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Ecuador: Asymmetric Information

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The reckless abandon of the Ecuadorian and the Venezuelan governments reflect the lack of regional leadership in Latin America.

BY WALTER T. MOLANO

The recent volatility in Ecuadorian bond prices piqued the curiosity of many investors. The plunge in bond prices, despite Ecuador’s ability to service its external obligations, followed by last week’s spike, after a wave of rumors that the government was wiring its next coupon payment to Euroclear, whipped up the speculative spirits of bond traders and fund managers. In the absence of market volatility, Ecuadorian bonds were the last remaining assets with life. Indeed, the emerging markets are a dull place. Bond spreads are plunging, the supply of sovereign bonds is dwindling and investors are not differentiating between the endless deluge of corporate credits bombarding the marketplace. Hence, it is no surprise to see the excitement caused by Ecuador. Indeed, the Andean country stirs a sense of nostalgia among bond traders who reminisce about the heady days of the late 1990s—when a ten point move represented a single standard deviation. However, one should be mindful about the current state of affairs in Ecuador. Macroeconomic forces drove the market volatility of the late 1990s. Unfortunately, current events in Ecuador are highly choreographed and heavily manipulated.

 

The aggressive statements issued by members of the Correa Administration are an overt attempt to push down Ecuadorian bond prices. At the same time, the close association between Ecuador and Venezuela, and the Chavez Administration’s growing propensity for market manipulation, suggests that the recent statements about the debt instruments were accompanied by surreptitious buyback operations. A game is, definitely, afoot in Ecuador. Government officials are playing a high stakes game of poker, and they are bluffing their way in order to bolster their bargaining positions. Nevertheless, the game is complex, and there are a lot of seasoned players on the table. Therefore, one should be careful. As the old adage goes, “If you can't spot the patsy at the poker table, then you are the patsy.”

 

The reckless abandon of the Ecuadorian and the Venezuelan governments reflect the lack of regional leadership in Latin America. Without a major power, or institution, to impose a sense of discipline, rouge elements are moving to the forefront. The U.S. government is too distracted by its Middle East adventures to devote any time or resources to policing the region. Mexico is too bogged down by its domestic problems to pay any attention to events on its southern flank. Besides a minor chastising to its developing country peers that they should stop whining, Brazil is not exercising the regional leadership role that was created by the absence of the U.S. hegemon—a role that it coveted since its independence.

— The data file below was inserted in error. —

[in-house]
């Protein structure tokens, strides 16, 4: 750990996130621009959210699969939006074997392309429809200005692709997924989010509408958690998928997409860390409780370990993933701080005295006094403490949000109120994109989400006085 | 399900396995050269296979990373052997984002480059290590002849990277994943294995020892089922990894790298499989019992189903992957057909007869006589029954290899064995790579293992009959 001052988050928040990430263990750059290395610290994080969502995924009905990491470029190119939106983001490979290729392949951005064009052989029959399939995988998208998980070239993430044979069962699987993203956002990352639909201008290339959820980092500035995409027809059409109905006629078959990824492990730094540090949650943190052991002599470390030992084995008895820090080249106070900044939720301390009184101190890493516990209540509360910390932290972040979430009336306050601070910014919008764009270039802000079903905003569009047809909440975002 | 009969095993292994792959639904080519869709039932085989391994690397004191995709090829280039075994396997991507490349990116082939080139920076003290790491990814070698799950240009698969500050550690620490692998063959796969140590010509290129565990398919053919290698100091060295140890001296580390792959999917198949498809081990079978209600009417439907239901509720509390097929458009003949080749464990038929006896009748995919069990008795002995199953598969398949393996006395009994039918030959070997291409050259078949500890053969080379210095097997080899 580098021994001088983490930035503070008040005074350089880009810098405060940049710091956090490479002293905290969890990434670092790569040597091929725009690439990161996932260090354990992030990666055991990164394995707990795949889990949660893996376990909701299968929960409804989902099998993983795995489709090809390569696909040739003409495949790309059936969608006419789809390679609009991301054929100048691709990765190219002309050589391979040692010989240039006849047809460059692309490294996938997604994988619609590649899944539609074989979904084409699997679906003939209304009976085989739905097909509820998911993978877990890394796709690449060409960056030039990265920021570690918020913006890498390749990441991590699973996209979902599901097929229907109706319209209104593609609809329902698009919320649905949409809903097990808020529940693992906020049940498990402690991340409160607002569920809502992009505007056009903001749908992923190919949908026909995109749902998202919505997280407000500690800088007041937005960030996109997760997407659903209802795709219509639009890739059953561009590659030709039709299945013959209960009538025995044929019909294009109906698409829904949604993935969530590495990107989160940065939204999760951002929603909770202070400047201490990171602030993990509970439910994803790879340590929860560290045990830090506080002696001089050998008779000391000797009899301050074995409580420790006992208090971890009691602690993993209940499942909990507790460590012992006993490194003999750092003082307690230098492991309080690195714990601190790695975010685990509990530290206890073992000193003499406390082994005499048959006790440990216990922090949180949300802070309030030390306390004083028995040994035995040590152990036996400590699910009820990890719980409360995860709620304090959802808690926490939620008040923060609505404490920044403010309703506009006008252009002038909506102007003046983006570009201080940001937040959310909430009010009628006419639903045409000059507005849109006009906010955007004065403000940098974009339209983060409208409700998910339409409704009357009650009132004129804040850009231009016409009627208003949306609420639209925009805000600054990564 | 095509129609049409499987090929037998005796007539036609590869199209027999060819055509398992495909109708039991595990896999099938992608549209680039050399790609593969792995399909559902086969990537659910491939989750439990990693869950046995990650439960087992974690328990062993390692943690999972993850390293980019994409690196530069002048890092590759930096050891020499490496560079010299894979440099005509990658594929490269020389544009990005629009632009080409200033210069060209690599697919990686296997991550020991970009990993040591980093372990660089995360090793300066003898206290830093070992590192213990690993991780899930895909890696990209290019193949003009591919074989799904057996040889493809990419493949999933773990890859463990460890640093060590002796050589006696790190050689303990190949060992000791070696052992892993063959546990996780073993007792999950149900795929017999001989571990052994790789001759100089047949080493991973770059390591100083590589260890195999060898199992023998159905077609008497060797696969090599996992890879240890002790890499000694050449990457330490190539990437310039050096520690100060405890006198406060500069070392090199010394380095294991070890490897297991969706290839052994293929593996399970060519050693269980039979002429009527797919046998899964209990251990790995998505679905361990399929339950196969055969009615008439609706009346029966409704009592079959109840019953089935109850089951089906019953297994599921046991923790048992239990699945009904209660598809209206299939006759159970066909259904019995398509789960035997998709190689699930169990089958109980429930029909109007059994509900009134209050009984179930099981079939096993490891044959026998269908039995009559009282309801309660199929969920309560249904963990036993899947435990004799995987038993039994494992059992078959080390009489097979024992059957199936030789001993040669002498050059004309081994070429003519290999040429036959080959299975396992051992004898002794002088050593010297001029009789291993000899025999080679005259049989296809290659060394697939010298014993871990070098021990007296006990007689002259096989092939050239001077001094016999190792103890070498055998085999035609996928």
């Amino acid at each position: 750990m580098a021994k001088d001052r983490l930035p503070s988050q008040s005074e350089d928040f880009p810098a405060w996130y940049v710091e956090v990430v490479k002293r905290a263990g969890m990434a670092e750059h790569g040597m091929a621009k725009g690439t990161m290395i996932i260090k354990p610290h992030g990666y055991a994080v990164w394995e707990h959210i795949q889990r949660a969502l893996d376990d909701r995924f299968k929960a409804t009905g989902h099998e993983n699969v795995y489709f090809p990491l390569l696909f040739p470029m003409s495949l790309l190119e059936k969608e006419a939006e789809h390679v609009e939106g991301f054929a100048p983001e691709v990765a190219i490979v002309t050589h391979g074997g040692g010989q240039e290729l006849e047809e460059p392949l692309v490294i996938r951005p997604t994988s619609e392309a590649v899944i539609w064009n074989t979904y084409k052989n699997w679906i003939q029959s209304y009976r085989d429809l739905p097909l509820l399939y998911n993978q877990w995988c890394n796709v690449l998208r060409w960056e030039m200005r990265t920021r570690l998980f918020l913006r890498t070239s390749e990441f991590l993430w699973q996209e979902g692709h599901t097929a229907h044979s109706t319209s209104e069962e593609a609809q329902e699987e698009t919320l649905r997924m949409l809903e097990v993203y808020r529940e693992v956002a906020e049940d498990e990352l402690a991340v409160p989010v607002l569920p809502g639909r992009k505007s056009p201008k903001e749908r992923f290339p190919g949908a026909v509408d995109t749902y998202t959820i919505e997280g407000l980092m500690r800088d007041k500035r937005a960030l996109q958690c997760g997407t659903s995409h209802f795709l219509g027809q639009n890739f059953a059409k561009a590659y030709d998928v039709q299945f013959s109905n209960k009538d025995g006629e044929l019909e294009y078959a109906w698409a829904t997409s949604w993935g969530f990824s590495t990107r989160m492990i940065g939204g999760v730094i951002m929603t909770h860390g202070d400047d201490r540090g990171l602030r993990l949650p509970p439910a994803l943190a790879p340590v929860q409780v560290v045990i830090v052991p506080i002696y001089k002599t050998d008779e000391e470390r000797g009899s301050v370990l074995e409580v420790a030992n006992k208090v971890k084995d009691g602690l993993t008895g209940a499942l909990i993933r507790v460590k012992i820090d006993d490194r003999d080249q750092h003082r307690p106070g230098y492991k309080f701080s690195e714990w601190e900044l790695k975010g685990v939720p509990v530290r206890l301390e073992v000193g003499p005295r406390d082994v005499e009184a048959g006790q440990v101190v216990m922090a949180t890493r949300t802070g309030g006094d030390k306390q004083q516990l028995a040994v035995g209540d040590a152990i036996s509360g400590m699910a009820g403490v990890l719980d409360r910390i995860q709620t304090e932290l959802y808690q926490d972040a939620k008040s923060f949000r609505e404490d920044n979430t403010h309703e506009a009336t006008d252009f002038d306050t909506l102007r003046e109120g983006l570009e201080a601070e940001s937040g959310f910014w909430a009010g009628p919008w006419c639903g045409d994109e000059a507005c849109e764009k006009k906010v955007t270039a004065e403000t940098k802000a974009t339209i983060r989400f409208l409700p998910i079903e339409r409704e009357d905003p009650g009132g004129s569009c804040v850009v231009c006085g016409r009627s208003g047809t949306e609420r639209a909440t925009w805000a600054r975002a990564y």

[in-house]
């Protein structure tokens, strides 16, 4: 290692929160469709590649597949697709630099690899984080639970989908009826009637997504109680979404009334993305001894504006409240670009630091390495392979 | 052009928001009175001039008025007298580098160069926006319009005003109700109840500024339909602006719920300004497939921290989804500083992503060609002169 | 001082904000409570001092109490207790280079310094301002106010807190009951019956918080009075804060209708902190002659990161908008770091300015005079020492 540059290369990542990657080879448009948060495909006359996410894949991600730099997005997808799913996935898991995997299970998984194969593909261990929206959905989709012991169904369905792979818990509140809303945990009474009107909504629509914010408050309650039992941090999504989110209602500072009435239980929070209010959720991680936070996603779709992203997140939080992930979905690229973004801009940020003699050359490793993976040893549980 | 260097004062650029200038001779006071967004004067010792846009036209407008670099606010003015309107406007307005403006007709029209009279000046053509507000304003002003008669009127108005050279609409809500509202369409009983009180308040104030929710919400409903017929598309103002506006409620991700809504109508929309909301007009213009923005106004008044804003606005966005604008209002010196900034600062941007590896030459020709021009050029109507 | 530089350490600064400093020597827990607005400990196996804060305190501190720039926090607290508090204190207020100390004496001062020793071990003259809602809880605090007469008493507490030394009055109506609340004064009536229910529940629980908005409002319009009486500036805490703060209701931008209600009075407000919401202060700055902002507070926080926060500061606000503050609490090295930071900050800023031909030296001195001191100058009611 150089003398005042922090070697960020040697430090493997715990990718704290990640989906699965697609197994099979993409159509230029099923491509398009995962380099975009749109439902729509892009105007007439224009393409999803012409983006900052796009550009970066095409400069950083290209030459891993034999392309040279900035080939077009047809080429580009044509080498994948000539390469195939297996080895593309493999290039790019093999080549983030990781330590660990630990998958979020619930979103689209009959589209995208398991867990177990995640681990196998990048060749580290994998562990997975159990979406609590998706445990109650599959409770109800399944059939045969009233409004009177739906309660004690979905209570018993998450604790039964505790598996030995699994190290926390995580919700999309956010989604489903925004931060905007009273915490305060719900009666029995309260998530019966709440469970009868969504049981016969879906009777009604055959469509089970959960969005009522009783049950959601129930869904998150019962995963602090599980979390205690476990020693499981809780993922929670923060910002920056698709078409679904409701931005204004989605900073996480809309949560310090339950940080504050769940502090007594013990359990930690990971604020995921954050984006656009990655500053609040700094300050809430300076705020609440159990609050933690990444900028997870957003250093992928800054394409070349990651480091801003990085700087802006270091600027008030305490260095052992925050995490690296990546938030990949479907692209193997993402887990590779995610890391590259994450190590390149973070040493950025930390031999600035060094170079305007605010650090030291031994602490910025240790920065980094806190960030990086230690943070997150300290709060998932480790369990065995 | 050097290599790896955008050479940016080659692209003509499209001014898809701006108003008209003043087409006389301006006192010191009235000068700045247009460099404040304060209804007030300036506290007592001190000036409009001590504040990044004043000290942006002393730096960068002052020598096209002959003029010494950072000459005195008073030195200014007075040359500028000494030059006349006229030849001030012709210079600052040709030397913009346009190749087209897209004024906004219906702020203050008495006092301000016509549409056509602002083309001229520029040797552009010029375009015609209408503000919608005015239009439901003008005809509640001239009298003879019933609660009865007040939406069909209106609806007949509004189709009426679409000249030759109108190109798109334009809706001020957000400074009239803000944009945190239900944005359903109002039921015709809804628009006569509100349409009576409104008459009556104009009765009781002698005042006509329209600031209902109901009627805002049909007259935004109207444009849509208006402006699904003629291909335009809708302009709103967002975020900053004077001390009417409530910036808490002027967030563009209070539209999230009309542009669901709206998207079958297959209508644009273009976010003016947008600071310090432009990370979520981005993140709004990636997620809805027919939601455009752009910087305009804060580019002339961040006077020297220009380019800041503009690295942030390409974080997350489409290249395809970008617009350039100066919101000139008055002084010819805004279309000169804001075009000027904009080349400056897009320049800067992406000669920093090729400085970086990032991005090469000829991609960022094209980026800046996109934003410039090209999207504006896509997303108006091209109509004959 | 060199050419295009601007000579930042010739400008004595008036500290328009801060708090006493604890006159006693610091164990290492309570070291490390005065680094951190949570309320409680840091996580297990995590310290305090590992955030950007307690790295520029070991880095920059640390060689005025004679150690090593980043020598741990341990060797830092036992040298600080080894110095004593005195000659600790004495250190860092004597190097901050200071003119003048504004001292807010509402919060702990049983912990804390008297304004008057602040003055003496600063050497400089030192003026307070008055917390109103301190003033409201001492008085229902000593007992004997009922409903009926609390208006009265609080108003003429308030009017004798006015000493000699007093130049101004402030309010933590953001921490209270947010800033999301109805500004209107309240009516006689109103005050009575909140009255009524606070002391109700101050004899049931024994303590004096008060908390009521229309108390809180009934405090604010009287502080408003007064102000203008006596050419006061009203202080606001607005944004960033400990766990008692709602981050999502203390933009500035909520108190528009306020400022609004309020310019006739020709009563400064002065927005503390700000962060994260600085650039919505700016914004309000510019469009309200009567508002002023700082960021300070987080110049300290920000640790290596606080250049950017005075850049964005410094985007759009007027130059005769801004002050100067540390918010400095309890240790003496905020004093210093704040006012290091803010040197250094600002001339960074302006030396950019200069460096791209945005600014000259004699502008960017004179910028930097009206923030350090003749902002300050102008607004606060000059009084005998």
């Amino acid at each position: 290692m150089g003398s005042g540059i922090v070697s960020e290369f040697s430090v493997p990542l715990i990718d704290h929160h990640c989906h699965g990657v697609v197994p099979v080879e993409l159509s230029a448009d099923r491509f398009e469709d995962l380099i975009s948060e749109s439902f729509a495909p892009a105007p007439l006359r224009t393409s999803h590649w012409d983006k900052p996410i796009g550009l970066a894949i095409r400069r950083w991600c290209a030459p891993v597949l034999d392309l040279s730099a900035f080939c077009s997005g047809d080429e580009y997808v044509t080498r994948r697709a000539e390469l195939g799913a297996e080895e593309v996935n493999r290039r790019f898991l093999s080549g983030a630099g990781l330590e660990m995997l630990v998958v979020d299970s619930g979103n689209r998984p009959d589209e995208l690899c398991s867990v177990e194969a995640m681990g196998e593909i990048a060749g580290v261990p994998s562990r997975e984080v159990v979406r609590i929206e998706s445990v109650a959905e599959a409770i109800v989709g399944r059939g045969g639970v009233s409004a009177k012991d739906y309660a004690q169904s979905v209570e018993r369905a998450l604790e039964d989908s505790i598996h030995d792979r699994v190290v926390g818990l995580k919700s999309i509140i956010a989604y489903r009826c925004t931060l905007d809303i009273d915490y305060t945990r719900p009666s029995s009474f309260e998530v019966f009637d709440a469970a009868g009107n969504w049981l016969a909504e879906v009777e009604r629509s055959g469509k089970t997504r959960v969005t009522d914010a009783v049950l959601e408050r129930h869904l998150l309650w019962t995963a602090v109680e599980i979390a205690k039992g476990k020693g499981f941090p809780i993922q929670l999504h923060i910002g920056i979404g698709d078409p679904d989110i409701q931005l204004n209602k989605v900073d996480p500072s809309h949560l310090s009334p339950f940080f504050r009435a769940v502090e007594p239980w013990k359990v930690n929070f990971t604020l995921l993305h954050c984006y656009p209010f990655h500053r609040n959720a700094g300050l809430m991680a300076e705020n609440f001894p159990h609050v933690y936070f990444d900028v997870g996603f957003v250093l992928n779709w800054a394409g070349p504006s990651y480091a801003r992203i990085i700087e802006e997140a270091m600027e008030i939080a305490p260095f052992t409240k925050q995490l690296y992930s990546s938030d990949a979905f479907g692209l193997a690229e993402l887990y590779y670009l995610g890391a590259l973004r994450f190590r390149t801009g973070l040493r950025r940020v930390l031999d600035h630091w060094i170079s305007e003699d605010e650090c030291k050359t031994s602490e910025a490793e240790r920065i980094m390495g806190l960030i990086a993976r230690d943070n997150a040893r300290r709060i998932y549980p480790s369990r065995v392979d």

Moreover, the events in Ecuador reflect the failure of the leadership class to move the region into a higher stage of development. The fact that Ecuador’s populist policies are being engineered to boost the political power of a handful of foreign-trained technocrats is a waste of the country’s human resources. President Correa’s socialist slogans sound appealing to the millions of Ecuadorians who are mired in poverty, but they will push the population deeper into misery. President Correa is killing off the chances of attracting foreign investment and boosting the country’s GDP growth rate by making it a pariah in the international capital markets. Instead of taking steps to attract the billions of dollars looking for new opportunities, President Correa is doing his best to ensure that it never crosses Ecuador’s borders. Unfortunately, the application of game theory, populist experiences and Marxist slogans to the goal of personal aggrandizement and wealth accumulation does nothing for the future of Latin America. The new administration in Ecuador is playing games. However, given the asymmetry of the information, the best strategy is to let them play alone.

Walter Molano is head of research at BCP Securities.

 

 

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